We have discussed elsewhere on this website (What To Do About Weeds?) how people have very different conceptions of weeds - some see weeds as not a problem due to their roles in ecosystem function etc, while others see weeds are highly problematic, particularly in relation to reducing biodiversity. Such discussions are good and should inform our approaches to dealing with weeds.

However in a very practical sense, weeds are far too numerous to be eliminated altogether. With this in mind, we need to be strategic in our approach. We have, like many others, adopted an 'emergency room' response. We are aware that some weeds are worse than others and, consequently, we have a triage system for identifying what weeds we must get rid of, what weeds may be tolerated in certain contexts, and what weeds we tend to not put too much time removing. This system allows us to allocate time and resources towards more effective weed management than an adhoc approach. The table shows how we prioritise weeds.

Weed Triage

High Priority for Removal

Giant Devils Fig, Singapore Daisy, Camphor Laurel, Easter Cassia, Persimmon, Cat's Claw Creeper, Madeira Vine, Crofton, Groundsel Bush, Prickly Amaranth

These weeds are highly invasive in our region and tend to offer few benefits for biodiversity.

Weed Triage

Medium Priority for Removal

Lantana, Tobacco Bush, Hairy Goat Weed, Jacaranda

These weeds can offer ecosystem benefits in certain contexts. For example, Lantana offers small bird species protection and nesting opportunities, while Hairy Goat Weed does provide food for pollinators when there are scarce food resources.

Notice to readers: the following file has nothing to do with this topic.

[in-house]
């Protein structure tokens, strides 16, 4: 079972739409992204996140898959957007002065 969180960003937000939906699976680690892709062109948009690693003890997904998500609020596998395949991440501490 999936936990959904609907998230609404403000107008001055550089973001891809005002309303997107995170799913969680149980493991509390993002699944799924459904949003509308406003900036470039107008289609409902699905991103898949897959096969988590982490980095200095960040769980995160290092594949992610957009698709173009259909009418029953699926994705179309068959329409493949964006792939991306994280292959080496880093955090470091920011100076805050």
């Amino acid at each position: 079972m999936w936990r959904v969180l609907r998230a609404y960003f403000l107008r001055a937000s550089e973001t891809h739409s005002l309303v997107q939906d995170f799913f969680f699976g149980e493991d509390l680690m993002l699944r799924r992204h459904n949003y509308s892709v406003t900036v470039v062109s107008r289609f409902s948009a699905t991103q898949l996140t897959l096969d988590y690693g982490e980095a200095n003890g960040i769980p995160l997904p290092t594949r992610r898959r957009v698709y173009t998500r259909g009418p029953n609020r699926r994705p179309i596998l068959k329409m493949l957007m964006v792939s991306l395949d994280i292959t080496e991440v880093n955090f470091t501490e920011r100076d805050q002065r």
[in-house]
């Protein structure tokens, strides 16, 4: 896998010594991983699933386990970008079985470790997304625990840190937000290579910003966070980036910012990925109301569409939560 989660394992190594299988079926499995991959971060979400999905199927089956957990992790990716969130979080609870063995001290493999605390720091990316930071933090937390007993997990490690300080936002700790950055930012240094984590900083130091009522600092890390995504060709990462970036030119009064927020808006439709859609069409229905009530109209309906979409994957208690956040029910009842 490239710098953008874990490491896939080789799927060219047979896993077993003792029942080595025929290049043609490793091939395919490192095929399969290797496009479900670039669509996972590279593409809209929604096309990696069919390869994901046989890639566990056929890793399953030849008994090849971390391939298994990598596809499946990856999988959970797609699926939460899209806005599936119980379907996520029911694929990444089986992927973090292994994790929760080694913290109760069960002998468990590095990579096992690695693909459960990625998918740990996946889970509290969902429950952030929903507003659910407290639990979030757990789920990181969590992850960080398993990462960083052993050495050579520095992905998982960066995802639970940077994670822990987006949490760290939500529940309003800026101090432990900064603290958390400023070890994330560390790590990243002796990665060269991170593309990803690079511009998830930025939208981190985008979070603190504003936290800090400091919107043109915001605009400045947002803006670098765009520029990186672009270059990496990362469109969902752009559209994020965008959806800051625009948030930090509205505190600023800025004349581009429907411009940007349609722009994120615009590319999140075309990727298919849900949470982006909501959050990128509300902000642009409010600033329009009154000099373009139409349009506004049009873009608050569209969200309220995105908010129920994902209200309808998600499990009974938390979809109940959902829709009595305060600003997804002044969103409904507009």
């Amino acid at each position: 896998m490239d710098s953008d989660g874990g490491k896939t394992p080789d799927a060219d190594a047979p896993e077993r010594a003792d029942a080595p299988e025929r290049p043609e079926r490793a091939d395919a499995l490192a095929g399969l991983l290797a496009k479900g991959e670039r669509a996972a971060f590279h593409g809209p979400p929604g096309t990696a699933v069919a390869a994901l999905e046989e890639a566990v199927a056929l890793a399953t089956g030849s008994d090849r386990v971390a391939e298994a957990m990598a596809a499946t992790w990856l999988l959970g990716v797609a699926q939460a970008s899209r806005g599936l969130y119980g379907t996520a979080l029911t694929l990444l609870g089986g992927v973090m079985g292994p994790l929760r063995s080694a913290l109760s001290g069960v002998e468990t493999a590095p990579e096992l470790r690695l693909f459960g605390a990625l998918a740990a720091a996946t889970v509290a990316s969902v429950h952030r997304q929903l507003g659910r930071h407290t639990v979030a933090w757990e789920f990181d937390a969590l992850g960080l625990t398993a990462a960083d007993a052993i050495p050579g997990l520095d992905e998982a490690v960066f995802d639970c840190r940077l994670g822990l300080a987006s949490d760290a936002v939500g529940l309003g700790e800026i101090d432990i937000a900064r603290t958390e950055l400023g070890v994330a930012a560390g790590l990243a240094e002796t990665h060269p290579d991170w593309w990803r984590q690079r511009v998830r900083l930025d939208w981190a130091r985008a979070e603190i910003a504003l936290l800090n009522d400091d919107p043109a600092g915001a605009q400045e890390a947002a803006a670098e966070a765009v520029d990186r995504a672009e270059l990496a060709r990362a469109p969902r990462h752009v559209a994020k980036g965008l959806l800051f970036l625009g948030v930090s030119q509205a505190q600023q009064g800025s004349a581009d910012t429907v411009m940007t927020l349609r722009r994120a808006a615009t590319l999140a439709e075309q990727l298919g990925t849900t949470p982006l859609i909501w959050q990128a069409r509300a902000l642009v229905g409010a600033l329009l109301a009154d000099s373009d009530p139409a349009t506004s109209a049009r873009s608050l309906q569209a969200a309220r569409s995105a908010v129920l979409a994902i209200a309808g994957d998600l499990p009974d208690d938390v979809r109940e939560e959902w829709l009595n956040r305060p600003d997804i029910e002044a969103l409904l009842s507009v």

Weed Triage

Low Priority for Removal

Cobblers Peg, Radium Weed

These weeds tend not to be overly invasive at our place.

A weed management plan is a good way to start as it helps prioritise what weeds need immediate attention and where on your property this needs to occur. Land for Wildlife SEQ's Developing a Weed Management Plan is a great place to start.

Repairing the Rainforest

S. Goosem and N. Tucker

"From a restoration perspective not all weeds are ruinous. Some can be exploited because they attract seed dispersing vertebrates and are able to shade out grasses and other light-demanding weeds. Camphor laurel (Cinnamomum camphora) is one example of a woody weed which performs both these roles. The fruits of camphor laurel are eagerly sought by flocks of white-headed pigeons (Columba leucomela) during the months of March and April when there are few other rainforest fruits available. The trees cast deep shade which provides an ideal germination niche for native rainforest
plants.

In northern New South Wales, these attributes have been strategically exploited by restoration practitioners who are using existing camphor laurel trees to increase the amount of woody plant cover and hasten the process of succession. In north Queensland there are other weeds which can also promote succession. For example, tobacco bush (Solanum mauritianum) provides a regular supply of fruits to many birds, and casts sufficient shade to encourage the germination of rainforest plants.

It is not legal or advisable to cultivate some of these species, but in many areas they are an important existing component of a woody succession and arguably there are situations where there is merit in allowing them to continue to function in this way."

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